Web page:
As a sales manager or leader, your problem probably isn’t too little data. It’s too much data.
After all, with the latest tools we can measure everything -- and we do. From the percentage of reps using your CRM and cohort retention rate to average time to hire and sales velocity, there’s a nearly endless list of metrics, reports, and data points.
Let’s be honest: It’s overwhelming. And when you’re overwhelmed, you can’t analyze the data, interpret it, and make a smart decision.
So what’s the solution? Narrowing your focus. Rather than tracking everything, track the most important things. Not only will it be easier to understand the trends and their significance, you can execute on your analysis more quickly.
The “right” metrics depend on your sales organization, industry, and company. However, these five metrics tend to be important for sales leaders across the board.
The Most Important Sales Performance Metrics
- Percentage of sales team hitting quota
- Average deal size
- Conversion/win rate
- Sales funnel leakage
Quota attainment, or the percentage of salespeople meeting or exceeding quota, tells you whether your quotas are too high or low. As a rule of thumb, your quotas are likely unrealistic if less than 60% are hitting. It’s also possible that you need to hire better salespeople and/or fire the underperformers. The last potential culprit? Your sales compensation plan. Take a look at your pay structure to see if you’re pulling the right levers to get reps to sell.
On the flip side, if 90% to 100% of your salespeople are hitting quota, they’re probably coasting. Review your quota-setting methods; you may want to increase your targets.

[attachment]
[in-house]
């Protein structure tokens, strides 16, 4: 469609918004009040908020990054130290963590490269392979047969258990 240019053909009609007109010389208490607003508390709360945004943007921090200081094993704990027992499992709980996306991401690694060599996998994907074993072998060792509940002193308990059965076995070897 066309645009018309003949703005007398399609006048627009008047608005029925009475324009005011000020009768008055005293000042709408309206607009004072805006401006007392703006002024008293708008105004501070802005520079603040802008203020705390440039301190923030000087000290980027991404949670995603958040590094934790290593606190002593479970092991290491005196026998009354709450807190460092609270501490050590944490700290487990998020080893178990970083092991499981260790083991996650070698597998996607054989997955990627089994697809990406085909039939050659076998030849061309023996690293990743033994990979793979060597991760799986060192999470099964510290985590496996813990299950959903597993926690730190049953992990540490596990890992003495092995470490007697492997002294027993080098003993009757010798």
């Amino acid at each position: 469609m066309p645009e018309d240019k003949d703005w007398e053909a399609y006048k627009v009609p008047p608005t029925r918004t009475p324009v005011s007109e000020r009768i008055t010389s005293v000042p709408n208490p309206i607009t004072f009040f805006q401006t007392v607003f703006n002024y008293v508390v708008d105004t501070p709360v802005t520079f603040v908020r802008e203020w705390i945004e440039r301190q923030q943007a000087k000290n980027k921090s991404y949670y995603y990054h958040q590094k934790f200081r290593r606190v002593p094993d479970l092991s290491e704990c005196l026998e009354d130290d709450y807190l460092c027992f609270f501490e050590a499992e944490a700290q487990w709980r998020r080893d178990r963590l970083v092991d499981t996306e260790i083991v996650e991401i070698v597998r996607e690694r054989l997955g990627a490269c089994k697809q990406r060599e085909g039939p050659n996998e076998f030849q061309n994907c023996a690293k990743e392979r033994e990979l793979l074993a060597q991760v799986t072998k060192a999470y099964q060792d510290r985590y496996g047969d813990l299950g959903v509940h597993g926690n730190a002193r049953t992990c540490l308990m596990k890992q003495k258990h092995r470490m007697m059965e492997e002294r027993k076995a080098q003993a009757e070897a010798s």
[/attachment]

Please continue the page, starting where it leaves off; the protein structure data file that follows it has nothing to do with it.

Your average deal size is calculated by dividing your total number of deals by the total dollar amount of those deals.
Looking at this metric on a monthly or quarterly basis tells you whether your contracts are getting larger, smaller, or staying the same. If you’re trying to move upmarket, you want average deal size to increase. If you’re trying to land more SMB customers, you want this number to go down (and your overall revenue and number of customers to go up).
Average deal size can also help you spot potentially risky deals. Let’s say one of your salespeople adds an opportunity that’s four times larger than normal to the CRM. Not only is the probability of closing lower, but the sales process will likely take longer. You should make sure the other deals in this rep’s pipeline are near-sure bets and that they’re not putting all of their quota eggs in one basket.
In addition, look out for any salespeople whose average deal size is significantly lower than the team average. This may mean they’re going after low-hanging fruit and need to push themselves to target more competitive or larger customers. Alternatively, they might be discounting too aggressively.
Your conversion rate or win rate measures how the percentage of leads that ultimately become customers. If you get approximately 500 leads per month, and on average 50 buy your product, your conversion rate is 10%.